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What Matters: How YOLO will Trump go?


Trump will not be leaving quietly. He officially threatened to veto the massive annual National Defense Authorization unless lawmakers add in an unrelated provision to strip Section 230 from the Communications Decency Act, which protects internet providers and tech companies like Facebook and Twitter from being held legally liable for what is posted on their websites or how they manage the content.

There’s a valid debate to be had about Section 230, although Trump’s obsessed with it because he says the tech companies discriminate against conservatives in their content moderation. But neither Republicans nor Democrats on Capitol Hill seem to think the defense bill is the right place to talk about regulating Facebook, Twitter and Google. Even Republican senators seem determined to send him the bill as-is. That means Trump will have to choose between his political preference and pay raises for troops. Read more.

Presidential pardon power as a family insurance policy

CNN reported again Wednesday that Trump could try to preemptively pardon himself, his children or his lawyer. Read what I wrote about that here.

The law is murky and the power of the pardon is expansive, although impeachment and pardon expert Frank Bowman at the University of Missouri School of Law has written in a forthcoming paper that neither are okay.

I got completely sidetracked by Bowman’s history of the pardon, which includes a story about King Charles II, who took over during the Restoration in the 1660s. He was king, but he didn’t have enough money and Parliament wasn’t giving him enough. So he offered France neutrality in their war with the Dutch in exchange for a salary. Talk about a quid pro quo. Also, he was supposed to convert to Catholicism.

Anyway, the House of Commons impeached his confidant, the Earl of Danby. Charles II pardoned him. Years later Parliament excluded pardons from impeachments. And that’s got a lot to do with the Founders doing it here too.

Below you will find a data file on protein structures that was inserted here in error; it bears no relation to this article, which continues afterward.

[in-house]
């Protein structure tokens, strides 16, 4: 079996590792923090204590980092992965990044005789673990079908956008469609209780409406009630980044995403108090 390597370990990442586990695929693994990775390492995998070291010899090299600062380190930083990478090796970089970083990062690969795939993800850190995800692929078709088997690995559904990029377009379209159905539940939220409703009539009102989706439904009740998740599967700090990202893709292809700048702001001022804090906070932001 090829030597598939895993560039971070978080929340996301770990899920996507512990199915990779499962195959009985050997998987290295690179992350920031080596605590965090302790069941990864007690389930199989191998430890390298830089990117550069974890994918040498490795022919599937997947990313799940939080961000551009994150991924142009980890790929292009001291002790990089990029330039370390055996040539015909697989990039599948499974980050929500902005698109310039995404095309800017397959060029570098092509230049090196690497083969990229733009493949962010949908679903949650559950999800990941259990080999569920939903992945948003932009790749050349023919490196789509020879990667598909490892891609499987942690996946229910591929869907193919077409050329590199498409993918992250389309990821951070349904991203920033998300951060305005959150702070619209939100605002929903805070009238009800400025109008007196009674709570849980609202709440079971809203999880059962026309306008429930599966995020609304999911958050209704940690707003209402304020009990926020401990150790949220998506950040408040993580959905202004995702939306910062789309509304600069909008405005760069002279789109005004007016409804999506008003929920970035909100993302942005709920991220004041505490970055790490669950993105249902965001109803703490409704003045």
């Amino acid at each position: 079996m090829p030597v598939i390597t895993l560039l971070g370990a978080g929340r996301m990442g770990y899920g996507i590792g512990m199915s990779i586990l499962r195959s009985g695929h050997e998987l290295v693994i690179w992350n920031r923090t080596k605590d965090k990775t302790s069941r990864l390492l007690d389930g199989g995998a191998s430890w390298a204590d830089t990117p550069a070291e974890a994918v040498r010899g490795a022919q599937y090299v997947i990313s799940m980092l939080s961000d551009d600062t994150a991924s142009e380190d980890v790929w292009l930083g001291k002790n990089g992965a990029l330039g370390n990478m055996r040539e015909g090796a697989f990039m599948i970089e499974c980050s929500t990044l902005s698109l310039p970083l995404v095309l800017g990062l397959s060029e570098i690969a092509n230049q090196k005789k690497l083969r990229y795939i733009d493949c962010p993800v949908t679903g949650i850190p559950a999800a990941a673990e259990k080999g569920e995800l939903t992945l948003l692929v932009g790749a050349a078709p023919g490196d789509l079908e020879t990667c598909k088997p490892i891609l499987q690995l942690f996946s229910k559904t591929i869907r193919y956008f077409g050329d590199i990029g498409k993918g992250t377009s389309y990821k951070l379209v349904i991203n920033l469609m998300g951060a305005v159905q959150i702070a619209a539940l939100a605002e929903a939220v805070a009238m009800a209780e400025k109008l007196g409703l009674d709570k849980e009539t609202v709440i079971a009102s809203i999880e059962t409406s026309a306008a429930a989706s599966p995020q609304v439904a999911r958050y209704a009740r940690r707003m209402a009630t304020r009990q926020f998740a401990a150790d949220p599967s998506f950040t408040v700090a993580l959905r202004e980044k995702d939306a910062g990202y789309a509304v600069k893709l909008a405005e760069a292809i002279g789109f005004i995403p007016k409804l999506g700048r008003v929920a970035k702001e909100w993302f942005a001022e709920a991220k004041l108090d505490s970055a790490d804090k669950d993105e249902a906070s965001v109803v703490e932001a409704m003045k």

Bowman is of the opinion that Biden’s Justice Department won’t spend much time investigating Trump since it wants to move on. But only Trump knows what he, his kids and his lawyer have done during his time in office.

Sean Hannity was preemptively defending the principle of pre-pardons on his radio show Monday, arguing Trump needs to protect himself and his family from a witch hunt that, otherwise, will never end.

The Covid crisis is escalating

The US on Wednesday hit a new record for daily reported Covid-19 deaths as cases continue to spike. Here are the numbers, according to data from Johns Hopkins University:

Deaths reported as of 10 p.m. ET on December 2: 2,674.

Deaths reported April 15: 2,603.

The record daily death toll marks a sad new reality, even as vaccines are starting to come into play.

Britain first. The UK has approved Pfizer’s Covid vaccine. When shots start going in British arms next week, it’ll be the first Western country inoculating people against coronavirus. The US is not far behind.
US vaccine process. Trump’s been frustrated there’s no US-approved vaccine yet. The FDA commissioner met for the second day this week with White House chief of staff Mark Meadows on Wednesday. The President wants credit for as many people as possible being vaccinated before he leaves office, an official told CNN.